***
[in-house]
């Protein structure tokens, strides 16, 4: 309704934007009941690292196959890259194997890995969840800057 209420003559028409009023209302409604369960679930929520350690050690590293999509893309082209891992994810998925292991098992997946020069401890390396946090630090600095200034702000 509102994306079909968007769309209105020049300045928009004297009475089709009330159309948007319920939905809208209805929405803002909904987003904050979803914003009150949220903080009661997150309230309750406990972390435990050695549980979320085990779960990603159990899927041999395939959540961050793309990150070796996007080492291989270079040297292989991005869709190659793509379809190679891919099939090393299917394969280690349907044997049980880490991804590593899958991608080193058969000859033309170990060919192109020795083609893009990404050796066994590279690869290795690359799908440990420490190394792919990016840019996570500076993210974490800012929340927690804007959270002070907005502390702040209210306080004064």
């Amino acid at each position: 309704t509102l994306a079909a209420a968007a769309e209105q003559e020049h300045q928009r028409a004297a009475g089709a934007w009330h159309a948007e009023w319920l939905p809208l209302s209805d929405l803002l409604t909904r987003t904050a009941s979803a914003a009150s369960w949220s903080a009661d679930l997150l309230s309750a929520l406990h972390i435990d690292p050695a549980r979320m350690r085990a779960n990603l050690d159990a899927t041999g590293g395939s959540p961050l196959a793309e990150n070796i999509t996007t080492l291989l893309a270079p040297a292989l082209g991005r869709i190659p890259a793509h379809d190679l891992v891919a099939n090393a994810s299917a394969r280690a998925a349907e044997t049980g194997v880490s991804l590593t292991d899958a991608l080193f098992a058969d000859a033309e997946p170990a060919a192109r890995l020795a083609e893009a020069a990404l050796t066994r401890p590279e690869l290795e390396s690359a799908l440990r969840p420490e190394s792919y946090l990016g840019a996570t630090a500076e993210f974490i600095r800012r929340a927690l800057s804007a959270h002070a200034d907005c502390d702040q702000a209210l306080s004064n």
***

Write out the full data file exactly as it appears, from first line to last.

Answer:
[in-house]
């Protein structure tokens, strides 16, 4: 309704934007009941690292196959890259194997890995969840800057 209420003559028409009023209302409604369960679930929520350690050690590293999509893309082209891992994810998925292991098992997946020069401890390396946090630090600095200034702000 509102994306079909968007769309209105020049300045928009004297009475089709009330159309948007319920939905809208209805929405803002909904987003904050979803914003009150949220903080009661997150309230309750406990972390435990050695549980979320085990779960990603159990899927041999395939959540961050793309990150070796996007080492291989270079040297292989991005869709190659793509379809190679891919099939090393299917394969280690349907044997049980880490991804590593899958991608080193058969000859033309170990060919192109020795083609893009990404050796066994590279690869290795690359799908440990420490190394792919990016840019996570500076993210974490800012929340927690804007959270002070907005502390702040209210306080004064």
């Amino acid at each position: 309704t509102l994306a079909a209420a968007a769309e209105q003559e020049h300045q928009r028409a004297a009475g089709a934007w009330h159309a948007e009023w319920l939905p809208l209302s209805d929405l803002l409604t909904r987003t904050a009941s979803a914003a009150s369960w949220s903080a009661d679930l997150l309230s309750a929520l406990h972390i435990d690292p050695a549980r979320m350690r085990a779960n990603l050690d159990a899927t041999g590293g395939s959540p961050l196959a793309e990150n070796i999509t996007t080492l291989l893309a270079p040297a292989l082209g991005r869709i190659p890259a793509h379809d190679l891992v891919a099939n090393a994810s299917a394969r280690a998925a349907e044997t049980g194997v880490s991804l590593t292991d899958a991608l080193f098992a058969d000859a033309e997946p170990a060919a192109r890995l020795a083609e893009a020069a990404l050796t066994r401890p590279e690869l290795e390396s690359a799908l440990r969840p420490e190394s792919y946090l990016g840019a996570t630090a500076e993210f974490i600095r800012r929340a927690l800057s804007a959270h002070a200034d907005c502390d702040q702000a209210l306080s004064n």